On October 4, a small group of U.S. troops were preparing to leave a meeting with community leaders near the small town of Tongo Tongo in Niger. They were close to the Malian border, traveling in unarmored pick-up trucks with limited weaponry and a few dozen of their Nigerien counterparts. Then they were ambushed.
By the time the more than 30-minute assault was over, three U.S. troops were confirmed dead and two more were gravely injured. Another, Sergeant La David Johnson, was missing and his body would not be recovered for another two days. French aircraft, called in for back-up, circled overhead as fire was exchanged below. They later helped to evacuate survivors.
This is the official account of what happened, as CNN, the Washington Post, and others have reported it. Yet there are deep questions as to what exactly what went wrong, including why U.S. troops were traveling in unarmored vehicles and how Johnson was separated from the group, how he died, and why it took so long to find him. As public scrutiny of the incident intensifies, so too do the many stories about what may have taken place. On social platforms like Twitter, people are sharing graphic details about the troops’ final, brutal hours.But there’s little clarity, and certainly sparse information from public officials about what actually happened.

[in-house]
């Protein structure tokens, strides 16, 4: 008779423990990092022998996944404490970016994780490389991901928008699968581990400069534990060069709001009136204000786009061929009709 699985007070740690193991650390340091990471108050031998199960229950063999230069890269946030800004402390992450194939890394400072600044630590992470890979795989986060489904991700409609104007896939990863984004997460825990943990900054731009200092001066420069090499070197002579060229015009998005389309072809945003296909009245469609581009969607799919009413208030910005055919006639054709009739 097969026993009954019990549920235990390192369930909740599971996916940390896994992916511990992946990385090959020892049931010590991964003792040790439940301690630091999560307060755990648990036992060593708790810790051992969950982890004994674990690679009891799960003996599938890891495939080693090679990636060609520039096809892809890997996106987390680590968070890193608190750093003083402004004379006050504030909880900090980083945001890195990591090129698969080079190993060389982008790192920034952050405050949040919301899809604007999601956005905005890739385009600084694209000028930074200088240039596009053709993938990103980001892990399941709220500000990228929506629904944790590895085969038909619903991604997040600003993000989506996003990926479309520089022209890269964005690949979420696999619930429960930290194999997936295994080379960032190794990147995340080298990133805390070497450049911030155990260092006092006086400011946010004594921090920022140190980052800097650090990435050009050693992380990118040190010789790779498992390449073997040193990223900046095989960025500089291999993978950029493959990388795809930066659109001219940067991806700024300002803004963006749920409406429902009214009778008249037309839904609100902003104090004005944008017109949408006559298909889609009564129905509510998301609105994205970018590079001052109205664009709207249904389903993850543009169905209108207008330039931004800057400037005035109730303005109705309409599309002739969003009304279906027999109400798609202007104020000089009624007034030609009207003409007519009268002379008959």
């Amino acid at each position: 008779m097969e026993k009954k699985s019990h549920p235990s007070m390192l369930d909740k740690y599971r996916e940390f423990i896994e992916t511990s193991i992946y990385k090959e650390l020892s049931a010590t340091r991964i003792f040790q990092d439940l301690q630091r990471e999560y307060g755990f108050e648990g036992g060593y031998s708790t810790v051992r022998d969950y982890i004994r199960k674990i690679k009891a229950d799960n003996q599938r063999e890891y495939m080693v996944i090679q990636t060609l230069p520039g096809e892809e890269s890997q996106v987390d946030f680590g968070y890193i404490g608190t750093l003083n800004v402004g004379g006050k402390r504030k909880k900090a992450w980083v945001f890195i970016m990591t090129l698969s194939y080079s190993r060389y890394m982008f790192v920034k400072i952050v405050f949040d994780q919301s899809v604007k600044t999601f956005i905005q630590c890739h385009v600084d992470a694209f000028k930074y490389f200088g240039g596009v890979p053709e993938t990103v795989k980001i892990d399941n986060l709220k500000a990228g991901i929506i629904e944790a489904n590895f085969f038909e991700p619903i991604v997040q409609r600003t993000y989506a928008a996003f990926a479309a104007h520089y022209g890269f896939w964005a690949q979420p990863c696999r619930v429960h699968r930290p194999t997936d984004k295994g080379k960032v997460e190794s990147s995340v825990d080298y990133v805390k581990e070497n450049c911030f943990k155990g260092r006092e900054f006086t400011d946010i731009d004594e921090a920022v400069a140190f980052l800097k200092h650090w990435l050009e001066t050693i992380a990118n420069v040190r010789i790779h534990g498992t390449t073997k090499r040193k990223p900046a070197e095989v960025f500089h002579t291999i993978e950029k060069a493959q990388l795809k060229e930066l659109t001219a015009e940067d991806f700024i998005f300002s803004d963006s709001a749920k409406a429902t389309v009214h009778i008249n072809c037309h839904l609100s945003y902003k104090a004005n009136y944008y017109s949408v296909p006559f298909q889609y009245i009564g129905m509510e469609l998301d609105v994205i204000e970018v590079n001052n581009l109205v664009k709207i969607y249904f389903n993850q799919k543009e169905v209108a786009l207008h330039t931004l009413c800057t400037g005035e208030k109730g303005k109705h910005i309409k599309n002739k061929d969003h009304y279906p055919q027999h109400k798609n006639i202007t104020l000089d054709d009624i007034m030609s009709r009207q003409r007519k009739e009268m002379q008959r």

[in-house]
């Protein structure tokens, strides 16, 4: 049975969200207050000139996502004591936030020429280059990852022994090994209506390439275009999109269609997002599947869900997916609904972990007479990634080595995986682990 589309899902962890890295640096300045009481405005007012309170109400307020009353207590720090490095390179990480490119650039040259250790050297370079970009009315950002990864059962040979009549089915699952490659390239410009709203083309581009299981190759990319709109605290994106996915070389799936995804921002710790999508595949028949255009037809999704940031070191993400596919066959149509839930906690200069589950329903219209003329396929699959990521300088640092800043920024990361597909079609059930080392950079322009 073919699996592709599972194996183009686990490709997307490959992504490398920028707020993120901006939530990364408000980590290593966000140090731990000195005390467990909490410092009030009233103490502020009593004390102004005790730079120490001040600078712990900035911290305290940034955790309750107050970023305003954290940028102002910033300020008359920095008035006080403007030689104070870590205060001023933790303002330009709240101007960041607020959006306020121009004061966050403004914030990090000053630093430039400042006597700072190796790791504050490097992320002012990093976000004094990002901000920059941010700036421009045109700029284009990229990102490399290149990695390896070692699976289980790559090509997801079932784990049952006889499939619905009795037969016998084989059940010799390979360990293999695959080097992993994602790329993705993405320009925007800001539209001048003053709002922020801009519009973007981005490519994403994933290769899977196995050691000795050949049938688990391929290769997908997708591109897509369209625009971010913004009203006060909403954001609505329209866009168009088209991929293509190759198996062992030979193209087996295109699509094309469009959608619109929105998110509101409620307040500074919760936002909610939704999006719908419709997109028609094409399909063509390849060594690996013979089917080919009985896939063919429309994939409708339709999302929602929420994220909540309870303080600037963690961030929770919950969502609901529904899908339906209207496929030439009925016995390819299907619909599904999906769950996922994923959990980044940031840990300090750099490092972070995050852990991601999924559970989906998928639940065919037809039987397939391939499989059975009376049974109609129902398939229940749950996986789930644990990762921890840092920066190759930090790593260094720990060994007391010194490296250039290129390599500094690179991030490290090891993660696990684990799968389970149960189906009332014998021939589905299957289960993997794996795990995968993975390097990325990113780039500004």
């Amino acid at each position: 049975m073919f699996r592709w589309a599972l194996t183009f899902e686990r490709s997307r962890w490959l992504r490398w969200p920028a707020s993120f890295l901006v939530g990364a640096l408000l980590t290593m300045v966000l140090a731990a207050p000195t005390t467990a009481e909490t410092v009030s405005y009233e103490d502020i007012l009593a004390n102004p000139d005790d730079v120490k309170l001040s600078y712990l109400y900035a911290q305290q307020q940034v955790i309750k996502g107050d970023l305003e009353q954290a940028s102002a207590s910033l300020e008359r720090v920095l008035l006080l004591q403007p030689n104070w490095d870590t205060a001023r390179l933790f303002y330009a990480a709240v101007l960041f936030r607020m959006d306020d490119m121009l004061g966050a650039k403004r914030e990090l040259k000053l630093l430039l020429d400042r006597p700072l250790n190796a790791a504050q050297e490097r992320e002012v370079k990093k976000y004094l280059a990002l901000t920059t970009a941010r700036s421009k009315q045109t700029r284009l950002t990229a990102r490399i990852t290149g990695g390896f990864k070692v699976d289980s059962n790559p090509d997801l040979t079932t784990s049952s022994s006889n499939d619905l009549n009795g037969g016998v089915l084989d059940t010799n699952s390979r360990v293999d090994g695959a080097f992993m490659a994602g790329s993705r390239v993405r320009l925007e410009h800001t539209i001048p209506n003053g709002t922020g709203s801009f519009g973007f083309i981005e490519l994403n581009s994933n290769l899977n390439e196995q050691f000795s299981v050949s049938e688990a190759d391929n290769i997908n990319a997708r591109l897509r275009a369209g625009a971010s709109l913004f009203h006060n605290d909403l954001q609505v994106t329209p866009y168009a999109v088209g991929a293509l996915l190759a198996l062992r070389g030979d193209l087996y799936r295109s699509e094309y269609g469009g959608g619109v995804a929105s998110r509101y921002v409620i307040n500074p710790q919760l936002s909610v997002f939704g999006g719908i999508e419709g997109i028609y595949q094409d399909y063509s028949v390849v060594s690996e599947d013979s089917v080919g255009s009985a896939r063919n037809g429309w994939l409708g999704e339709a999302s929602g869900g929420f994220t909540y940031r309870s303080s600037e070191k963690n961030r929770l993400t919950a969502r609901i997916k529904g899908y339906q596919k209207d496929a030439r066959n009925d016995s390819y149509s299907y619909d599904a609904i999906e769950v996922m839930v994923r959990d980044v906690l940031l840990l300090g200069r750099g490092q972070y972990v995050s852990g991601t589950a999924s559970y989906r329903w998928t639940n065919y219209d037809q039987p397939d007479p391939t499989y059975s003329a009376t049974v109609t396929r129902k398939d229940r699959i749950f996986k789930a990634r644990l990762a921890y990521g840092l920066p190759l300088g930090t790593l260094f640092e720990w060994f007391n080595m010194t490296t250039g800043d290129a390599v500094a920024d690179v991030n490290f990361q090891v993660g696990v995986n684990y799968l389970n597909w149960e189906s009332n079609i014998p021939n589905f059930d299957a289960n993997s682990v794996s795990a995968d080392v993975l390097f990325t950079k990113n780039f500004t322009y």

The Senate’s passage of a budget resolution on Thursday night was a victory for party unity, but a defeat for the GOP’s remaining fiscal hawks.
Republican senators have found the secret to recovering the unity that’s eluded them on major legislation this year. All they had to do was sacrifice the deficit.
In narrowly approving a $4 trillion budget resolution on a 51-49 vote Thursday night, the GOP majority moved an important step closer to the major tax-cut plan that the party wants to enact by the end of the year. After this summer’s defeat on health care, Republicans momentarily eased doubts that they could ever get all of their members—everyone except Senator Rand Paul, at least—to agree to a complicated policy document.
But the unity, and the lure of tax cuts that drove it, come at a cost, both politically for Republicans and potentially for the nation’s debt. The Senate budget would allow Congress to reduce taxes by up to $1.5 trillion over the next decade without offsetting the cost. That had been in the Senate plan all along, but over the course of several hours on Thursday, Republicans had opportunities to shift course. Democrats offered amendments that would have forced Congress to work on a deficit-neutral tax plan, while Paul, the Kentucky spending hawk, tried to get his colleagues to reduce spending as well as taxes. The Senate rejected them all, choosing to forgo, for the moment, the more difficult decisions involved in picking what additional spending to cut or which taxes to raise.